I’ve been to SaDiablo hall more than a dozen times in my life; twice a year until I turned seven. The first fourteen times, it was nothing more than crumbled stone walls and half-destroyed stone turrets shrouded in darkness. The fifteenth time, my life changed forever. When I was a child, my father used to take me up from our small town of Corelle to the Hall. As did Holloway in Dhemlan Kaeleer, Corelle existed to serve the SaDiablo family seat in Dhemlan Terreille. Or… it had. Every year, on Winsol, my father would take me up to the Hall. We would sit, the two of us, on the blocks of tumbled stone, drink the blooded rum, and talk about being Blood. My father was not an old man when I was born. I never knew anything specific about his past, although he would always tell me stories. At the time, I called them fantastical and believed they were nothing more than myth, though now I believe he was a greater man than ever I knew. He told me about that night many decades ago when the Hall had fallen. He would walk with me through the rubble and we would explore the rooms, sense the dark presences battling each other among the ruins. He told me stories of demons, of unicorns, of spiders and centaurs, and I, as a child, lapped it up like any child does. He wore a purple-dusk jewel, although I now realize that I never knew if that was his actual jeweled rank or just his birthright. All I knew was that he was a Prince from a land far away and long ago. And, like others, he told me, I would be raised in the true ways of the Blood. And so he taught me to dance, and sing; the few words of the Old Tongue he knew, and everything he knew about art, literature, and love. He had come to Corelle, he told me, for peace, and quiet- and because of the Hall here. I think he held out a fantastic hope that one day, the Hall would be rebuilt and the darkness would return to Terreille. I never knew, never got to talk to him as adult to adult. But my life back then was idyllic, if sheltered.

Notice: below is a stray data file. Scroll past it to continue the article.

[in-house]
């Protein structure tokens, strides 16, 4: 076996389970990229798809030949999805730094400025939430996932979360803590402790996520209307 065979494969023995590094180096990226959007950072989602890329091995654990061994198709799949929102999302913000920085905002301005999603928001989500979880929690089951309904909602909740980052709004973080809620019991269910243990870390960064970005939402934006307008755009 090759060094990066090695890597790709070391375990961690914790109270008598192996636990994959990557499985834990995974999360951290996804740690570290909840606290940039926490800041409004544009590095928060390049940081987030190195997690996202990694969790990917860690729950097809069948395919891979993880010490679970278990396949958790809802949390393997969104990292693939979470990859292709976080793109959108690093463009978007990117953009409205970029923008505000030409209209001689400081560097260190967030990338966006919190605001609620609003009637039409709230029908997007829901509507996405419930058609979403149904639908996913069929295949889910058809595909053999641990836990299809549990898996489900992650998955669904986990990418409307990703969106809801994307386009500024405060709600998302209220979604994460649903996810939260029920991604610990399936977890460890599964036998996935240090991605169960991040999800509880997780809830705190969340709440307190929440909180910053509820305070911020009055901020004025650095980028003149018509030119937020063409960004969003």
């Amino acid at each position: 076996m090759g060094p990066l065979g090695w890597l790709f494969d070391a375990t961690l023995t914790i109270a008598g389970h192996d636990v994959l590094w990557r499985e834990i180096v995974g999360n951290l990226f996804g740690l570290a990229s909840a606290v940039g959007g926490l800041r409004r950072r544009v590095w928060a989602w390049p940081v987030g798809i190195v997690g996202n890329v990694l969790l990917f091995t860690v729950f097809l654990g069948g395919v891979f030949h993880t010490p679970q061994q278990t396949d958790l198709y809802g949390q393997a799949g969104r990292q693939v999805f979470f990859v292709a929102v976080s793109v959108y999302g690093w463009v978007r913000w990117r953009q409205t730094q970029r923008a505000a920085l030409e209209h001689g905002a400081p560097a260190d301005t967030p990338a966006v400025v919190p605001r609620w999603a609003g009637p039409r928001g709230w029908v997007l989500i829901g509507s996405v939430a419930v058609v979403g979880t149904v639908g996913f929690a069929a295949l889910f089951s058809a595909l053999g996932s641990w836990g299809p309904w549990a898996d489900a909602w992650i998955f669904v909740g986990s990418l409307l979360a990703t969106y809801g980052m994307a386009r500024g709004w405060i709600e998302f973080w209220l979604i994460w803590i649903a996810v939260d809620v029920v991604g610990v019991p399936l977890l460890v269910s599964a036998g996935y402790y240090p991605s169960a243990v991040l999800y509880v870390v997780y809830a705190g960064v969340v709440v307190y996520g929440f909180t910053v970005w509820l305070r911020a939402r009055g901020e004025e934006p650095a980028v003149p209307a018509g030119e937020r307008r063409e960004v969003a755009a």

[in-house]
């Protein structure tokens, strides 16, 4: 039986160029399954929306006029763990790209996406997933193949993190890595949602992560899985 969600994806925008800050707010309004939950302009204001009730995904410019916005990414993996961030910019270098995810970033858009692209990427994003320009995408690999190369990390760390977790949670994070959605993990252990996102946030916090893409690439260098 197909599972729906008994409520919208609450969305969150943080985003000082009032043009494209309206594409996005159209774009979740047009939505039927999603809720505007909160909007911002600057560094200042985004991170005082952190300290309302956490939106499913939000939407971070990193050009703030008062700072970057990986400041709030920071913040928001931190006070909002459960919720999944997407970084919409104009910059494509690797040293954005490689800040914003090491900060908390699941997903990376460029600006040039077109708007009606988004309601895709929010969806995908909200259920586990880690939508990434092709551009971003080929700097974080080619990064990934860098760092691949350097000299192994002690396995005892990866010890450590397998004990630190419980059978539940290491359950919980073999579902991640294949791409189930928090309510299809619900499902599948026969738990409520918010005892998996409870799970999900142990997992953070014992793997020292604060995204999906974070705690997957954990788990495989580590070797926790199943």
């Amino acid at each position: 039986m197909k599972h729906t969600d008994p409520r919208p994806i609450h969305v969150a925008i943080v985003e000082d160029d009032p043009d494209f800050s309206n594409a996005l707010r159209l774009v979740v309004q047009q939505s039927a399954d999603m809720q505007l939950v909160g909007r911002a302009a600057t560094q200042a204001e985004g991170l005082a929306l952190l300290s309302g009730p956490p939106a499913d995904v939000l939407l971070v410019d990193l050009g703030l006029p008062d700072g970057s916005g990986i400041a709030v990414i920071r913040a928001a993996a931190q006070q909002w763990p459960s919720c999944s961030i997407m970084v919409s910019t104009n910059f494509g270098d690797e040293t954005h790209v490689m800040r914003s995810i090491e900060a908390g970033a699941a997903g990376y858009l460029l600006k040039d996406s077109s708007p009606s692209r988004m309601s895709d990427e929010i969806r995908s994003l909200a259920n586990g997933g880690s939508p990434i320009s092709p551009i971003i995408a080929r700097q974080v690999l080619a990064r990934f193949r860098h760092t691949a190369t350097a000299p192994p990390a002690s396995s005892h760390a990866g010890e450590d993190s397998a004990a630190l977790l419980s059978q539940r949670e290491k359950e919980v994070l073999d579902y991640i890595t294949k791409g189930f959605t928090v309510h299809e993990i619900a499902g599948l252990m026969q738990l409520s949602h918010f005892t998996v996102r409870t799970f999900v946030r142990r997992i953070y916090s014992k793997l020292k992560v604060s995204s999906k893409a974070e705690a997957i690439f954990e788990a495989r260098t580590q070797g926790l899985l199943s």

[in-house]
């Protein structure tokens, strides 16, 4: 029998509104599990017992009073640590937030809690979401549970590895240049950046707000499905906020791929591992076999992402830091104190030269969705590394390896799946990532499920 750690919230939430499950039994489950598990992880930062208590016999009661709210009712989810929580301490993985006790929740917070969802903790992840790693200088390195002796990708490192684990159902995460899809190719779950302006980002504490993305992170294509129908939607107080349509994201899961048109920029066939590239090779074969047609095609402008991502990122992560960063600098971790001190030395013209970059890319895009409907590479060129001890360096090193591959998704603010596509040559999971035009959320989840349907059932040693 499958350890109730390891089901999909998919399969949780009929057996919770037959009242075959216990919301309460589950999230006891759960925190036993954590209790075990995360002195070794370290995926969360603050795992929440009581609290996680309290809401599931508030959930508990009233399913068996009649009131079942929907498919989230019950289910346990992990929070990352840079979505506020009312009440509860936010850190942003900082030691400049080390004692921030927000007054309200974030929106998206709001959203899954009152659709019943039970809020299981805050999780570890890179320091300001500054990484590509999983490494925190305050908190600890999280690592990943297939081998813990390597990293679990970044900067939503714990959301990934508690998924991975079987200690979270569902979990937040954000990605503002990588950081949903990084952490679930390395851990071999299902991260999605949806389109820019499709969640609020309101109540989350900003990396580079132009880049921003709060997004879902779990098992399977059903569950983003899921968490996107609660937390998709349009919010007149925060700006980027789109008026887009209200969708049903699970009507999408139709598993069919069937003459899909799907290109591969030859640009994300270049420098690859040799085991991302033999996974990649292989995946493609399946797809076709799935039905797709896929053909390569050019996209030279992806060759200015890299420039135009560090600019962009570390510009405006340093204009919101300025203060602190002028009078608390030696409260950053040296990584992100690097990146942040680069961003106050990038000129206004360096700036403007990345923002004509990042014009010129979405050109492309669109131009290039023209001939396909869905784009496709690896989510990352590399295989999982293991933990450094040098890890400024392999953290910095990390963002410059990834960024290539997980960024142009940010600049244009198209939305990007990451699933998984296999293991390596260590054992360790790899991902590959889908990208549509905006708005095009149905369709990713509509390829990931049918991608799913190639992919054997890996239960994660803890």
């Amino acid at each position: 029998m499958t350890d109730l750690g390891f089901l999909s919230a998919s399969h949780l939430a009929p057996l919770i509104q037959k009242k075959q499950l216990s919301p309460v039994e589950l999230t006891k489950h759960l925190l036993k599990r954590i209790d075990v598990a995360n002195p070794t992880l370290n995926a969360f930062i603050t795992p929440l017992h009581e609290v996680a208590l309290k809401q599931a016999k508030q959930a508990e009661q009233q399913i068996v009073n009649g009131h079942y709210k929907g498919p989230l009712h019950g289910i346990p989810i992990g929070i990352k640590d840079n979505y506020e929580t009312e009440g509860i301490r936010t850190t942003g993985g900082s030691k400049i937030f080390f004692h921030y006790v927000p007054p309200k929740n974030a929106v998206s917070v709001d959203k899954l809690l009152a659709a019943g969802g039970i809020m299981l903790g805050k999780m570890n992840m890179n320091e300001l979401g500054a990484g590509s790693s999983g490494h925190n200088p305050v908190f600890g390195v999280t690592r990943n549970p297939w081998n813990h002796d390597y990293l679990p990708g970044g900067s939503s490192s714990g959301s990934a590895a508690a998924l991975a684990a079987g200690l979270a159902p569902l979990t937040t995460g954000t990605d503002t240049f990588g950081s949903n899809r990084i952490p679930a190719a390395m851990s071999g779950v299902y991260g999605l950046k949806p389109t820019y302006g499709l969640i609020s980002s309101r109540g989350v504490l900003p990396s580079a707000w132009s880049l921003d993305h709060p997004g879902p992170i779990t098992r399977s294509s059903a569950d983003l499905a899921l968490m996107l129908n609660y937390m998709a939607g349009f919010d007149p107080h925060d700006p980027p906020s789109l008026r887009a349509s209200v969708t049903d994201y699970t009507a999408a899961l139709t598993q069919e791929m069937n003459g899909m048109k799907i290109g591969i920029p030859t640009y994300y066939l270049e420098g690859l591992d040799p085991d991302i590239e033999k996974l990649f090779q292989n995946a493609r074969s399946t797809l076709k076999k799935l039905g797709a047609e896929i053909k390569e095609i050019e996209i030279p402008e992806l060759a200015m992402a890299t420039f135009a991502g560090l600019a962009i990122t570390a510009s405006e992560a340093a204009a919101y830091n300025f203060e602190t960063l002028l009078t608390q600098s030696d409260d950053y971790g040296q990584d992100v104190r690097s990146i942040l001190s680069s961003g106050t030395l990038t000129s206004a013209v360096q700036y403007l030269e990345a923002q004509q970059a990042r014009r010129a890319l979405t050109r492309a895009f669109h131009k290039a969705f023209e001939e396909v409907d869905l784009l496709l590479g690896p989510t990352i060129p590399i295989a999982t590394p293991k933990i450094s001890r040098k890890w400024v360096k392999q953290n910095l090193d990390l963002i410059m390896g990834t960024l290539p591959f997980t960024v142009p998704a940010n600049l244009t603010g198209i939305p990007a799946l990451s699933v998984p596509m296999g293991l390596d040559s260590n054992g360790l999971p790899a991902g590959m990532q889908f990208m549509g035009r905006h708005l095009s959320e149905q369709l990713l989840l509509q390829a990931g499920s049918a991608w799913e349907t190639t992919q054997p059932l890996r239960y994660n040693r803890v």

My father was Prince Janvier Salkis, and he served in the Queen of Corelle’s court for all of my life as Master of the Guard. His Purple-Dusk Jewel was not the darkest in the territory, but it was relatively strong, and if the life we had was not extravagant, it was comfortable. We had a woman, a daughter of one of the nearby families, come into clean house every few days, and my father could cook. My mother, he told me, had died when I was but a child and returned to the darkness. What I remembered most about those days were my basic Craft lessons, my lessons at the village school, and dinners with my father- sitting around the kitchen table as he would elucidate on a point of Craft I had learned, or on a piece of news I had heard. Some days, he would tell me stories. I grieve, now, that I never told him mine. Because while he kept secrets from me, I also kept secrets from him. The things I had heard might have saved his life. And he would have believed me, I know he would have. But I didn’t tell him, and so, little more than a month after my seventh birthday, he died. That was when my life changed. Dhemlan Terreille had started to slip under the shadow, although not as far as one might think. As a small child and due to my father’s status at court, I was made a ward of the Court, and raised by the Queen’s family as a courtesy. I suspect my father knew. He had to have known. For the Queen of Corelle directly in the shadow of Dorothea. Oh, not openly, no. But I was a young child, strong-willed, and instilled with strong values by my father. The queen, a witch by the name of Ezra, did not want me around, I know now. She was afraid of what I would become. And so she raised me, and she tried to turn me away from the Blood. She taught me to hate; she taught me to fear, and she taught me to submit. By the time I turned eight, I had almost forgotten what my father had taught me. I had learned to sing, and dance, of course; I had learned basic craft, and I had learned to wield weapons. But at Winsol, we danced for the glory of the Queen; we existed to serve her. Slowly, subtly, notions crept into my mind about Black Widows. That was when I began to doubt what my father had told me. Looking back on it, of course, I was foolish, but do not hold me in too low a regard. I was still a child, and eleven months is eternity for one so young. But at the end of those eleven months… everything changed.